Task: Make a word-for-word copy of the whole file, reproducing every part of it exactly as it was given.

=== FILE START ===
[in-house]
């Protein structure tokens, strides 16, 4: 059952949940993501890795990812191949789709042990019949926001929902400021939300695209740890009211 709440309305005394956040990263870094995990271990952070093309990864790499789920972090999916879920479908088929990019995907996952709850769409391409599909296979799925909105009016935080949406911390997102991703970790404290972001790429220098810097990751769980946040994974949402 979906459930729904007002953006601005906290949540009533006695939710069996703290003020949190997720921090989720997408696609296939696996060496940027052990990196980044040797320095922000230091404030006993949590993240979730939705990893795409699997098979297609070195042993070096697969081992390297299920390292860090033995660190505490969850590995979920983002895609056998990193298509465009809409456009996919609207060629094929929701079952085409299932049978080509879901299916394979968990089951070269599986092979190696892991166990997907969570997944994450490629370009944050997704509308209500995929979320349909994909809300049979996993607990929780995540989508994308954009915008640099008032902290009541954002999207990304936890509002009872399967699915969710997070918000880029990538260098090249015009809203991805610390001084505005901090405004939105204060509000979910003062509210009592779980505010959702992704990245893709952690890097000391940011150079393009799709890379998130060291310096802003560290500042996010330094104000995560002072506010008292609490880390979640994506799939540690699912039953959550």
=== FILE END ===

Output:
[in-house]
């Protein structure tokens, strides 16, 4: 059952949940993501890795990812191949789709042990019949926001929902400021939300695209740890009211 709440309305005394956040990263870094995990271990952070093309990864790499789920972090999916879920479908088929990019995907996952709850769409391409599909296979799925909105009016935080949406911390997102991703970790404290972001790429220098810097990751769980946040994974949402 979906459930729904007002953006601005906290949540009533006695939710069996703290003020949190997720921090989720997408696609296939696996060496940027052990990196980044040797320095922000230091404030006993949590993240979730939705990893795409699997098979297609070195042993070096697969081992390297299920390292860090033995660190505490969850590995979920983002895609056998990193298509465009809409456009996919609207060629094929929701079952085409299932049978080509879901299916394979968990089951070269599986092979190696892991166990997907969570997944994450490629370009944050997704509308209500995929979320349909994909809300049979996993607990929780995540989508994308954009915008640099008032902290009541954002999207990304936890509002009872399967699915969710997070918000880029990538260098090249015009809203991805610390001084505005901090405004939105204060509000979910003062509210009592779980505010959702992704990245893709952690890097000391940011150079393009799709890379998130060291310096802003560290500042996010330094104000995560002072506010008292609490880390979640994506799939540690699912039953959550």